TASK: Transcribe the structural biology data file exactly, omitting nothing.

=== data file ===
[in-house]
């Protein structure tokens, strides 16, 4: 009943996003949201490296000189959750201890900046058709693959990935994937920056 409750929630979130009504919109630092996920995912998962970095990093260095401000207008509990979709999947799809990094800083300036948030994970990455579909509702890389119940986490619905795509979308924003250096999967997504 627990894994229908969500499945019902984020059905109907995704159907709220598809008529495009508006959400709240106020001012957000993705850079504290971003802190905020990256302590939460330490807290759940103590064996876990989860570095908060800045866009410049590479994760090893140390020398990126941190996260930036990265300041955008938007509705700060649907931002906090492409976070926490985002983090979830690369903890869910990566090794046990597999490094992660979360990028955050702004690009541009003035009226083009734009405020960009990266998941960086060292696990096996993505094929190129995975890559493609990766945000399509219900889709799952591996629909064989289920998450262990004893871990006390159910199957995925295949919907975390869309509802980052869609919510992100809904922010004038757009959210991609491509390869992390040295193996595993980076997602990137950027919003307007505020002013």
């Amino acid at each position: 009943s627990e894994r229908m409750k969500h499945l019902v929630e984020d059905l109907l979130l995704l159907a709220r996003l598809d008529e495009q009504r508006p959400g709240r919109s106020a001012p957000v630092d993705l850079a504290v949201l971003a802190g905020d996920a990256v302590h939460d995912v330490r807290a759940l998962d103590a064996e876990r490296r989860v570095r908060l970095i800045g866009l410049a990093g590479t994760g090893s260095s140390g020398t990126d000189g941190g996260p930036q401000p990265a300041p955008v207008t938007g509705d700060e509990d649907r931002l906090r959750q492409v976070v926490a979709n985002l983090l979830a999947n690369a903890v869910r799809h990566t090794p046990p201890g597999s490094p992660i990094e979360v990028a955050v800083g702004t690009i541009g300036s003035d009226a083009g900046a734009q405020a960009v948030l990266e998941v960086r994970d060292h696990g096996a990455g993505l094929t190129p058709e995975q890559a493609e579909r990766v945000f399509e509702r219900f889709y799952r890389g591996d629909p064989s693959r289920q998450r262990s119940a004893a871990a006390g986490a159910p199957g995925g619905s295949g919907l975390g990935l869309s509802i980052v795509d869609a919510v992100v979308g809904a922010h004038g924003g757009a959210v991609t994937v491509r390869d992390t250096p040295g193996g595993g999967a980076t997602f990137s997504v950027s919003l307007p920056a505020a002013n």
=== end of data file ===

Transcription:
[in-house]
């Protein structure tokens, strides 16, 4: 009943996003949201490296000189959750201890900046058709693959990935994937920056 409750929630979130009504919109630092996920995912998962970095990093260095401000207008509990979709999947799809990094800083300036948030994970990455579909509702890389119940986490619905795509979308924003250096999967997504 627990894994229908969500499945019902984020059905109907995704159907709220598809008529495009508006959400709240106020001012957000993705850079504290971003802190905020990256302590939460330490807290759940103590064996876990989860570095908060800045866009410049590479994760090893140390020398990126941190996260930036990265300041955008938007509705700060649907931002906090492409976070926490985002983090979830690369903890869910990566090794046990597999490094992660979360990028955050702004690009541009003035009226083009734009405020960009990266998941960086060292696990096996993505094929190129995975890559493609990766945000399509219900889709799952591996629909064989289920998450262990004893871990006390159910199957995925295949919907975390869309509802980052869609919510992100809904922010004038757009959210991609491509390869992390040295193996595993980076997602990137950027919003307007505020002013």
């Amino acid at each position: 009943s627990e894994r229908m409750k969500h499945l019902v929630e984020d059905l109907l979130l995704l159907a709220r996003l598809d008529e495009q009504r508006p959400g709240r919109s106020a001012p957000v630092d993705l850079a504290v949201l971003a802190g905020d996920a990256v302590h939460d995912v330490r807290a759940l998962d103590a064996e876990r490296r989860v570095r908060l970095i800045g866009l410049a990093g590479t994760g090893s260095s140390g020398t990126d000189g941190g996260p930036q401000p990265a300041p955008v207008t938007g509705d700060e509990d649907r931002l906090r959750q492409v976070v926490a979709n985002l983090l979830a999947n690369a903890v869910r799809h990566t090794p046990p201890g597999s490094p992660i990094e979360v990028a955050v800083g702004t690009i541009g300036s003035d009226a083009g900046a734009q405020a960009v948030l990266e998941v960086r994970d060292h696990g096996a990455g993505l094929t190129p058709e995975q890559a493609e579909r990766v945000f399509e509702r219900f889709y799952r890389g591996d629909p064989s693959r289920q998450r262990s119940a004893a871990a006390g986490a159910p199957g995925g619905s295949g919907l975390g990935l869309s509802i980052v795509d869609a919510v992100v979308g809904a922010h004038g924003g757009a959210v991609t994937v491509r390869d992390t250096p040295g193996g595993g999967a980076t997602f990137s997504v950027s919003l307007p920056a505020a002013n």